April 23 (Bloomberg) -- Half of U.S. drivers find the price of gasoline too high at $3.44 a gallon, and almost two-thirds are changing their habits on the road and at home to offset the cost, a AAA survey found.
The average price of gasoline at the pump fell 0.3 cent to $3.515 a gallon today, AAA said on its website. It’s been higher than $3.44 threshold since Jan. 30.
The largest U.S. motoring organization said people are driving less, delaying major purchases and limiting shopping and eating out because of high gasoline prices, even as the U.S. economy tries to rebound from job losses, bank failures and housing market collapses.
“Most people have resigned themselves to paying higher gas prices and are cutting back on driving, shopping and dining out to save money,” Robert L. Darbelnet, chief executive officer of Heathrow, Florida-based AAA, said in a statement.
About 46 percent of the 974 respondents in a AAA telephone survey said gasoline prices are too high at $3 a gallon, and 90 percent said $4 is their threshold. AAA expects prices to be between $3.20 and $3.40 a gallon this summer, said Michael Green, a spokesman for the organization.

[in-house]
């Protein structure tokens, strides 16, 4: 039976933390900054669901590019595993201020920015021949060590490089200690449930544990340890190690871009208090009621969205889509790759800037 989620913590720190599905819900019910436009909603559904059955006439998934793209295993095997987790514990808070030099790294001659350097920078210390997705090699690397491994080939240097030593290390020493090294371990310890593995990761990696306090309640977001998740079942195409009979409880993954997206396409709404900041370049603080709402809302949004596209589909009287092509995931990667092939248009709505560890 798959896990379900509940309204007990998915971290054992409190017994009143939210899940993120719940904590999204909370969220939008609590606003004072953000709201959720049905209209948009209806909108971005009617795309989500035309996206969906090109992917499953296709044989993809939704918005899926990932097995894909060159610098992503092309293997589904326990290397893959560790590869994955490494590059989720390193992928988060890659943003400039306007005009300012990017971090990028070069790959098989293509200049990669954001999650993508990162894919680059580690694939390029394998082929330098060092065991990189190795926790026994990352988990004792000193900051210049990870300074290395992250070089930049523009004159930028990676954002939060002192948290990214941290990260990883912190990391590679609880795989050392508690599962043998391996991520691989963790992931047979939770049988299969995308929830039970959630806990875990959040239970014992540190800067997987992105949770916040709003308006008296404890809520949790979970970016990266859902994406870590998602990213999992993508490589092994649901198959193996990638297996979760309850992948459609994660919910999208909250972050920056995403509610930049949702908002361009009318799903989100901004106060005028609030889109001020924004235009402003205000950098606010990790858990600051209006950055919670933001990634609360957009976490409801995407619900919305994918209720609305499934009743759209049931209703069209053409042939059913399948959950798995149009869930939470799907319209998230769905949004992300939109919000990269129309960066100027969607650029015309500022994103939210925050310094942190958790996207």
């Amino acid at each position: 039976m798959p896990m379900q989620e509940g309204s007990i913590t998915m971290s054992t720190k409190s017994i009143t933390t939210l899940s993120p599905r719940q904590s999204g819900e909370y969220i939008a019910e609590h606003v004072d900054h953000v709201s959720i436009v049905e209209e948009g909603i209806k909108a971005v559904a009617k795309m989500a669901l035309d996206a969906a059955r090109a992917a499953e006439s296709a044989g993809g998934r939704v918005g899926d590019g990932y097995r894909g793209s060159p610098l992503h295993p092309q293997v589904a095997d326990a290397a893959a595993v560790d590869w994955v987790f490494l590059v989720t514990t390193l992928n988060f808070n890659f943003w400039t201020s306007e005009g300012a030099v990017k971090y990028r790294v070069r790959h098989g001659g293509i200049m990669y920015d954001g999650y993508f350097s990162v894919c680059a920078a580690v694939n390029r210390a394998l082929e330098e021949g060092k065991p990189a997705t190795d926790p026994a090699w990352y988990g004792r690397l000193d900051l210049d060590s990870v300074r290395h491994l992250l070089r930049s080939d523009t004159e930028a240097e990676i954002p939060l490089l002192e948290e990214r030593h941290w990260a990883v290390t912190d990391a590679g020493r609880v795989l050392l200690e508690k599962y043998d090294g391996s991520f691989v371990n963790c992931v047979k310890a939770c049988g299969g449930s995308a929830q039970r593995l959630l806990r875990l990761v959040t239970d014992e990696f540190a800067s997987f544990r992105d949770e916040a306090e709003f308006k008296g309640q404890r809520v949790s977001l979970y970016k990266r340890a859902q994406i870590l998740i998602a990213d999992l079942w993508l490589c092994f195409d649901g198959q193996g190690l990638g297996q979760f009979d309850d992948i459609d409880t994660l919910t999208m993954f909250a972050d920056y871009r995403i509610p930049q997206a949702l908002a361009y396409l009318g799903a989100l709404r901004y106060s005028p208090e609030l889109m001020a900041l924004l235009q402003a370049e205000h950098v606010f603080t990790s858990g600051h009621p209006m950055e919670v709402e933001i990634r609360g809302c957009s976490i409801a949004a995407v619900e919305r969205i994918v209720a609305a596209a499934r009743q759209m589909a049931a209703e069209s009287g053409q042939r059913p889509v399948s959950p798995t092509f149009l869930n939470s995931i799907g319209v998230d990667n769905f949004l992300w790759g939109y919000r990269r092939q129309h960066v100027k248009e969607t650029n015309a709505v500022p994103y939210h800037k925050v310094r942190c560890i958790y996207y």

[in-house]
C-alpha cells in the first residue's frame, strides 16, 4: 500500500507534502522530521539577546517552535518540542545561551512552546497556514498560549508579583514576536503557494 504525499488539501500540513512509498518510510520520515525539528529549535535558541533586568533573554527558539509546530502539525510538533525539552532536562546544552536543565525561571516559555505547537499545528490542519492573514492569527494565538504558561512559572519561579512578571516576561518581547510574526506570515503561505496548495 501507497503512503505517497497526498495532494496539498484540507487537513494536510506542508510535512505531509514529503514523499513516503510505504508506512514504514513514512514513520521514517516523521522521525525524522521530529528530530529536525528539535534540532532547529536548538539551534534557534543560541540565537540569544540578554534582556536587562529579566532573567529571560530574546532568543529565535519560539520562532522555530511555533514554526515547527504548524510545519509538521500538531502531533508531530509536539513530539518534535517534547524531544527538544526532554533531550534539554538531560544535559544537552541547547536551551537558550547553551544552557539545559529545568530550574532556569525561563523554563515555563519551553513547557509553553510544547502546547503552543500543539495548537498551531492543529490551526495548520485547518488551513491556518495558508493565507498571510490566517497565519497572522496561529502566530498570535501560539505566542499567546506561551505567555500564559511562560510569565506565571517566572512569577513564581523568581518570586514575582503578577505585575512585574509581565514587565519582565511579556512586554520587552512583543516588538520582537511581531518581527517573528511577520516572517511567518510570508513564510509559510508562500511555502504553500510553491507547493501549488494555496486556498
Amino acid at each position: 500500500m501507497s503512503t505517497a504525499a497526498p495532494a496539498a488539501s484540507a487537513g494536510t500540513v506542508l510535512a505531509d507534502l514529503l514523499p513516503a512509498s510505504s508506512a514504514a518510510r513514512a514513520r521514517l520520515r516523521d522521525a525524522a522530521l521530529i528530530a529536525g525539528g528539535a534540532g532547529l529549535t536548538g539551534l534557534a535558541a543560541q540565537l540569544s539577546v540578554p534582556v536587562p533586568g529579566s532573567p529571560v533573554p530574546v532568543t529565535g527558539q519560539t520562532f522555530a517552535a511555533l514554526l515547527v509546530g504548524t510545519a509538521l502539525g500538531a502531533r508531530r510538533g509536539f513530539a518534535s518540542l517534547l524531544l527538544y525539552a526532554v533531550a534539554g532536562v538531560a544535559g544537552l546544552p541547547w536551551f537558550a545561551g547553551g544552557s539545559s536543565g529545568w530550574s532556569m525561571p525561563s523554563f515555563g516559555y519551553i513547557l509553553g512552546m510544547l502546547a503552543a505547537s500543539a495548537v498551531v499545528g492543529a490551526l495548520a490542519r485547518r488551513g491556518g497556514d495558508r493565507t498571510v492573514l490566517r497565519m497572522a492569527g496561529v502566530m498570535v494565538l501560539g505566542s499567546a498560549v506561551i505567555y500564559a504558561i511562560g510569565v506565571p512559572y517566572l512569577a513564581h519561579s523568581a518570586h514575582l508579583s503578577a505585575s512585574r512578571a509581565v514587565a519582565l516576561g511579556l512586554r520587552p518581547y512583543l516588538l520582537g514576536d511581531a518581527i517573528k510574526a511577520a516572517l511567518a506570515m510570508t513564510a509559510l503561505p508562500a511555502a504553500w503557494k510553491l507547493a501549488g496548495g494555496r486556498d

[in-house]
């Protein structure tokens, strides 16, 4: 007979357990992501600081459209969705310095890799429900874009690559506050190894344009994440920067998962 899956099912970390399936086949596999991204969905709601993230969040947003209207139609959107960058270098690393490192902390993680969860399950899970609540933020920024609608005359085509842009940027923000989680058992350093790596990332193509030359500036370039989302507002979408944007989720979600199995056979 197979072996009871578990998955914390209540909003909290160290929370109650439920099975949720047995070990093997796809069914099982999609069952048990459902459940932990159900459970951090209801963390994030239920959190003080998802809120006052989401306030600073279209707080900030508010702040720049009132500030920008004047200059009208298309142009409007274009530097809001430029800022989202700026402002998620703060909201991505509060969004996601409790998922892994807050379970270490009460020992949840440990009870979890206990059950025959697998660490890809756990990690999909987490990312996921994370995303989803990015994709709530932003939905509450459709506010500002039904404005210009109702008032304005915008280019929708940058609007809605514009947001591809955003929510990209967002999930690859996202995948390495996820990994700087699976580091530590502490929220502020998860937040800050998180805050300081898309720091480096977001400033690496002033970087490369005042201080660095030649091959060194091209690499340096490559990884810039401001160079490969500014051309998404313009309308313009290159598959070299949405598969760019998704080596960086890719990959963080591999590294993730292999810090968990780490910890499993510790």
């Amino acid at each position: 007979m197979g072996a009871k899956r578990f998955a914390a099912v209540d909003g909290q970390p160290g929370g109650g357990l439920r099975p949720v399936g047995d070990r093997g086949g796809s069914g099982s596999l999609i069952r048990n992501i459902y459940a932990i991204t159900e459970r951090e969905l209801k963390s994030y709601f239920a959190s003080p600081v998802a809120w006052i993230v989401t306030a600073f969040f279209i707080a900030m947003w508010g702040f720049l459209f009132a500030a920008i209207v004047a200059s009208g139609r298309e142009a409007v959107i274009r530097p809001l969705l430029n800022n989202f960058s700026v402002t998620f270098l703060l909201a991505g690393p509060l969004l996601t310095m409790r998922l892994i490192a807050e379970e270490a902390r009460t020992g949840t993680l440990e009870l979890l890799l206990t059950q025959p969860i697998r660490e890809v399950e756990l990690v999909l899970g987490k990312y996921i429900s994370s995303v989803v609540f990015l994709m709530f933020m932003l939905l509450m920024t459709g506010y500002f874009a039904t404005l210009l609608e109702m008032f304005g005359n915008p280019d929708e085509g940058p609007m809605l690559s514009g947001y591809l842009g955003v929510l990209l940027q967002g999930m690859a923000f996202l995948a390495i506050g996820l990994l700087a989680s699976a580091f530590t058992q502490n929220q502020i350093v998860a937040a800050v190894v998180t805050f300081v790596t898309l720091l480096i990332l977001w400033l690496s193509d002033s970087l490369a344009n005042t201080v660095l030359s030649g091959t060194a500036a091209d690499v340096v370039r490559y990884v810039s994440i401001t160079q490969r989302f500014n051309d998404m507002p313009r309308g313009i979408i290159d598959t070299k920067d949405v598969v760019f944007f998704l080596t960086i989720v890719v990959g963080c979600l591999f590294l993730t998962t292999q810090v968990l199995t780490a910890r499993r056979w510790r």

More than half those responding said they are driving more fuel-efficient cars because of high gasoline prices. One-third are carpooling, 39 percent work closer to home and 15 percent use public transportation more regularly.
About 86 percent said they are driving less, 71 percent reported shopping and eating out more infrequently and 53 percent said they put off major purchases.
AAA said it surveyed landline and mobile phone users over age 18 during the last three days of March and combined answers from 974 people to determine the potential “consumer breaking point” for gasoline prices. The study has a 95 percent margin of error of plus or minus 3.8 percent, the organization said.
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